However, according to technical director, Rene Sugo, the uptake of VoIP, especially in the business market, is being held back significantly by the difficulty VoIP providers have in porting customers' telephone numbers - enabling them to use their existing numbers with their new VoIP service.
For 'category C' customers - business with large blocks of numbers and complex arrangements the process can take up to eight weeks at present, according to Sugo, and lacks predictability.
"This means the VoIP provider has to install the VoIP service first and then arrange the port. Customers have to use, and pay, for both systems during the cutover period," he said.
Rather than go through the pain of this process, many small business retain their old telephone lines for incoming calls and use their new VoIP service for outgoing calls only.
But according to Sugo, "More and more people are wanting to reduce the double cost, even big customer with 30 or 60 channel ISDN trunks want to port their service and get rid of the [ISDN] because that is when they really start to make savings."
However equally important will be the predictability Symbio hopes to bring to porting. "We will be in control of the process so we will be able to plan the installation of the VoIP service in sync with the porting," Sugo said.
Symbio, he said aims to make the process of switching from PSTN services to VoIP as painless for customers and changing between PSTN service providers.
"We have to me more professional, it has to be like dealing with a tier one telco: a defined process, a predictable timeframe and a grade of service that business customers can feel comfortable with."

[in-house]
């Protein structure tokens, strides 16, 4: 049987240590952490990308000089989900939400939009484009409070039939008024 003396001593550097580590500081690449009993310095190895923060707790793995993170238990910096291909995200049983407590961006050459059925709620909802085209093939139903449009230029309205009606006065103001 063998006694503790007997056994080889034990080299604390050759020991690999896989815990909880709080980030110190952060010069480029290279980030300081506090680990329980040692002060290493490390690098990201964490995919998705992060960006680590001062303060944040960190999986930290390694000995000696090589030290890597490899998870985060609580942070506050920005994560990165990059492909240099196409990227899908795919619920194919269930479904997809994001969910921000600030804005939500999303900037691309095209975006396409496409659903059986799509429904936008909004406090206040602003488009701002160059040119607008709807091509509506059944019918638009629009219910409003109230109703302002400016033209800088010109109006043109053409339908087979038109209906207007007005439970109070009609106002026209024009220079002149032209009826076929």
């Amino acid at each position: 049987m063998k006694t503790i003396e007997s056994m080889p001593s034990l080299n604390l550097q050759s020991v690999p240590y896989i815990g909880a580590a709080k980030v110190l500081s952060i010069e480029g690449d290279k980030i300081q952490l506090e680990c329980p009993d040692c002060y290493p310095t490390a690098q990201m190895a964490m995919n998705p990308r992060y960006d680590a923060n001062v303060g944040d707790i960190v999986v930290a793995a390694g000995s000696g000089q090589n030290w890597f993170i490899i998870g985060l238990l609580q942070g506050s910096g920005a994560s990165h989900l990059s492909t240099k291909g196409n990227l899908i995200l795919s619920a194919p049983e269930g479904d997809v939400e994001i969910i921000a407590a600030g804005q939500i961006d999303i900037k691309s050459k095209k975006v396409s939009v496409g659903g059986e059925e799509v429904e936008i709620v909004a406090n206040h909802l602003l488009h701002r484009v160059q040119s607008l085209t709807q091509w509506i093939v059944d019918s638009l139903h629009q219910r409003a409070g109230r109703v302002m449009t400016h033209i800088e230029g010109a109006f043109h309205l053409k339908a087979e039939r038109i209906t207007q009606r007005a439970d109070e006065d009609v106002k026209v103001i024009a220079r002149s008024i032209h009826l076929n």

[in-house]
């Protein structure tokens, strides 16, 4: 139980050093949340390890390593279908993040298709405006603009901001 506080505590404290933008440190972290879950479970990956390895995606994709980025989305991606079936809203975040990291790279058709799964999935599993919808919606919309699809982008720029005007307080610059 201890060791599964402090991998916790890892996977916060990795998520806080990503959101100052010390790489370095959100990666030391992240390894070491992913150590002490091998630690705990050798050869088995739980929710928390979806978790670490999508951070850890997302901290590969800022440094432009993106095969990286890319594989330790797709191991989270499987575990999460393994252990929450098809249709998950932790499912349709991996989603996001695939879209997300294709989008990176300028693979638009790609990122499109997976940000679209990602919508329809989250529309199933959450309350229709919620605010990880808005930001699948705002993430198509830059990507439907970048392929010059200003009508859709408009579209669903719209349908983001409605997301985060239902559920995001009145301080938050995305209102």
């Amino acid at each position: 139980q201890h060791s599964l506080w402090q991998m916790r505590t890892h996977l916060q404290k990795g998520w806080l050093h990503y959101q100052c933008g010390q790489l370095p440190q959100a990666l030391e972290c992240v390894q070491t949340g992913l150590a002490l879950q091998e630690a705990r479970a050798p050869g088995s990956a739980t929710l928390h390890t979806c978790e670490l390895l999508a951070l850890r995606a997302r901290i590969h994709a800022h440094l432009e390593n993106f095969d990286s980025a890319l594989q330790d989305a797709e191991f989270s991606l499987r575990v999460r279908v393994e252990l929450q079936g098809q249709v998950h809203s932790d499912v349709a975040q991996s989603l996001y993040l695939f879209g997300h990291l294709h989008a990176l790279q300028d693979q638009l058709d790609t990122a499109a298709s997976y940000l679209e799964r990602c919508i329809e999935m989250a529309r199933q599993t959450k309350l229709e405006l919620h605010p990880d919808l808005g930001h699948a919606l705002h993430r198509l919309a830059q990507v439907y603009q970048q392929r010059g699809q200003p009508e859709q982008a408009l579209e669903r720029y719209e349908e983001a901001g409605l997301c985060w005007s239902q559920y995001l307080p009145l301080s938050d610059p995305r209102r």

To achieve this Symbio has acquired a carrier access code that will enable it to interconnect its VoIP infrastructure with Tier 1 and Tier 2 telcos in a way that is on par with how they interconnect with each other.
It then intends to put in place porting agreements with some of the largest telcos (Sugo won't say which at present) and to make use of their business-to-business systems to automate the porting process as much as possible.
In anticipation of the increased customers and traffic that this will bring, Symbio says it is "expanding active network capacity to triple current infrastructure volumes."
Symbio claims as one of its key differentiators its in-house R&D capability. "This has allowed Symbio to develop all of the software needed for integration into to the Australian PSTN. Important B2B applications such as local number portability, carrier route selection, billing mediation and others have all been developed in-house; which means these capabilities are tightly integrated into Symbio's fully VoIP core network, highly automated and all Web -enabled."